Isotopic composition for source identification of mercury in atmospheric fine particles

Huang, Qiang; Chen, Jiubin; Huang, Weilin; Fu, Pingqing; Guinot, Benjamin; Feng, Xinbin; Shang, Lihai; Wang, Zhuhong; Wang, Zhongwei; Yuan, Shengliu; Cai, Hongming; Wei, Lianfang; Yu, Ben

The usefulness of mercury (Hg) isotopes for tracing the sources and pathways of Hg (and its vectors) in atmospheric fine particles (PM 2.5) is uncertain. Here, we measured Hg isotopic compositions in 30 potential source materials and 23 PM 2.5 samples collected in four seasons from the megacity Beijing (China) and combined the seasonal variation in both mass-dependent fractionation (represented by the ratio 202Hg ∕  198Hg, δ202Hg) and mass-independent fractionation of isotopes with odd and even mass numbers (represented by Δ 199Hg and Δ 200Hg, respectively) with geochemical parameters and meteorological data to identify the sources of PM 2.5-Hg and possible atmospheric particulate Hg transformation. All PM 2.5 samples were highly enriched in Hg and other heavy metals and displayed wide ranges of both δ202Hg (−2.18 to 0.51 ‰) and Δ 199Hg (−0.53 to 0.57 ‰), as well as small positive Δ 200Hg (0.02 to 0.17 ‰). The results indicated that the seasonal variation in Hg isotopic composition (and elemental concentrations) was likely derived from variable contributions from anthropogenic sources, with continuous input due to industrial activities (e.g., smelting, cement production and coal combustion) in all seasons, whereas coal combustion dominated in winter and biomass burning mainly found in autumn. The more positive Δ 199Hg of PM 2.5-Hg in spring and early summer was likely derived from long-range-transported Hg that had undergone extensive photochemical reduction. The study demonstrated that Hg isotopes may be potentially used for tracing the sources of particulate Hg and its vectors in the atmosphere.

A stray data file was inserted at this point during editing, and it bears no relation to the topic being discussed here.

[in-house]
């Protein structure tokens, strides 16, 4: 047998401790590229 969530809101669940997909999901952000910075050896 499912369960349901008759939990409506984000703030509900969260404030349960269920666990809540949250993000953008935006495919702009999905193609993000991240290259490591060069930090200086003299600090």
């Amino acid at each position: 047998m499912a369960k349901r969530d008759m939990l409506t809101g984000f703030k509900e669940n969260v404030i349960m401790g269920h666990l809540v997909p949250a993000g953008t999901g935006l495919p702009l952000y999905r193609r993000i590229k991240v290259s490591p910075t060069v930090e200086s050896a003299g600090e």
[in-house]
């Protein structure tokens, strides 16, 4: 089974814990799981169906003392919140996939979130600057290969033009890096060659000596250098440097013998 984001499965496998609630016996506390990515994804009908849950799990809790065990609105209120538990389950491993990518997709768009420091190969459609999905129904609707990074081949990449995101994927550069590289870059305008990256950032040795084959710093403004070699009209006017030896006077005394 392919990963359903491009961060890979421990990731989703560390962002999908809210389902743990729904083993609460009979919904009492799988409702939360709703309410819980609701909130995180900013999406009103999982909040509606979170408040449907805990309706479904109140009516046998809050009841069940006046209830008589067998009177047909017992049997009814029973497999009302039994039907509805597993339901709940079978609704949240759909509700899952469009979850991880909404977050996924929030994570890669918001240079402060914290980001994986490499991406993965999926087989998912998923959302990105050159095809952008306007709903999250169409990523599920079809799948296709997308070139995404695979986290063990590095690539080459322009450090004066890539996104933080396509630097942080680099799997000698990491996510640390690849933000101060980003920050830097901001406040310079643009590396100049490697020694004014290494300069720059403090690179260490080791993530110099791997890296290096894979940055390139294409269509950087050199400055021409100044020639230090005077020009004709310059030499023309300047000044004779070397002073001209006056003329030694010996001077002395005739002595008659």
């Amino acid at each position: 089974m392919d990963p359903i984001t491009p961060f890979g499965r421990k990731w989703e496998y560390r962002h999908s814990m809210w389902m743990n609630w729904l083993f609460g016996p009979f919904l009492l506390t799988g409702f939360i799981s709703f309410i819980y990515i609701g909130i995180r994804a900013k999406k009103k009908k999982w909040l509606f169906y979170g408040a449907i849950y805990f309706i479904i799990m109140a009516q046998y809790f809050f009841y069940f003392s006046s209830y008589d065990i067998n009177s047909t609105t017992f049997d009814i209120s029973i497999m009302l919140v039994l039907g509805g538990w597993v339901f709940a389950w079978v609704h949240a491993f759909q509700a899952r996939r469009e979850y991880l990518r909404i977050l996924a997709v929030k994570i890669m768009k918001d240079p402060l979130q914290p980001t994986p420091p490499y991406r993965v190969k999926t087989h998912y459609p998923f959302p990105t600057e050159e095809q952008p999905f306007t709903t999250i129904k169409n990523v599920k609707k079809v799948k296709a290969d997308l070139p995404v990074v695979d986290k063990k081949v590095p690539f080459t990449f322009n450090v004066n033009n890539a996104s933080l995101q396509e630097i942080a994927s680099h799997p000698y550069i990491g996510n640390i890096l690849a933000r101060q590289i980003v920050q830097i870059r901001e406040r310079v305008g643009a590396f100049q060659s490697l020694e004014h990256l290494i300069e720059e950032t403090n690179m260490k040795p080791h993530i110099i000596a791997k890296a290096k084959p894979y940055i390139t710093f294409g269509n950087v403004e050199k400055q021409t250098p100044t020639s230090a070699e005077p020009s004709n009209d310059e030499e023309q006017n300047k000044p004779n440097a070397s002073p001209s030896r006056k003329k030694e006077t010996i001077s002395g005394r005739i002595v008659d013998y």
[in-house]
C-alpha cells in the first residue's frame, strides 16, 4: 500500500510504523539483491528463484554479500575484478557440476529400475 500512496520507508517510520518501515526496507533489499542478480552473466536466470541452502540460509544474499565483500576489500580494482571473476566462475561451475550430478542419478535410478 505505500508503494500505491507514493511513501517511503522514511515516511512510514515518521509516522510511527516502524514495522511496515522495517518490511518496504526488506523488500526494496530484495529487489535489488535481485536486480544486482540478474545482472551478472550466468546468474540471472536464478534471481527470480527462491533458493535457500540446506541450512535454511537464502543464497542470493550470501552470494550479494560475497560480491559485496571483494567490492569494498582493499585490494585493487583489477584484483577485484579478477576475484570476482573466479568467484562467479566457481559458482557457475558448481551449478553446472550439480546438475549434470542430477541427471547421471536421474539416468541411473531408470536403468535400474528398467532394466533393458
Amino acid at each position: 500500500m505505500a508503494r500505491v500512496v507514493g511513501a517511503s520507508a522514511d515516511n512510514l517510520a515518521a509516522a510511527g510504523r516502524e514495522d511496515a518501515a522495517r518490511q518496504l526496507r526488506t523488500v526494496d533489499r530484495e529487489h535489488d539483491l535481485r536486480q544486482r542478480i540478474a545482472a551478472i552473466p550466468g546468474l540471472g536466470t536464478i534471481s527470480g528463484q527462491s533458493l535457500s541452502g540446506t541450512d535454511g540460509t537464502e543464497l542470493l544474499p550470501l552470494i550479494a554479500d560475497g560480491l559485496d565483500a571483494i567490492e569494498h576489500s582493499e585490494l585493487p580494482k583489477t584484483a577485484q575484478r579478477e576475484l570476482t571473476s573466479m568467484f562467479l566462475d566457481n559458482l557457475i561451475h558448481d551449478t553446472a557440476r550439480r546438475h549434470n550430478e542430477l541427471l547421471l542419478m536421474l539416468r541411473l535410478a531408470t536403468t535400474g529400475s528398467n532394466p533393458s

Huang, Qiang / Chen, Jiubin / Huang, Weilin / et al: Isotopic composition for source identification of mercury in atmospheric fine particles. 2016. Copernicus Publications.


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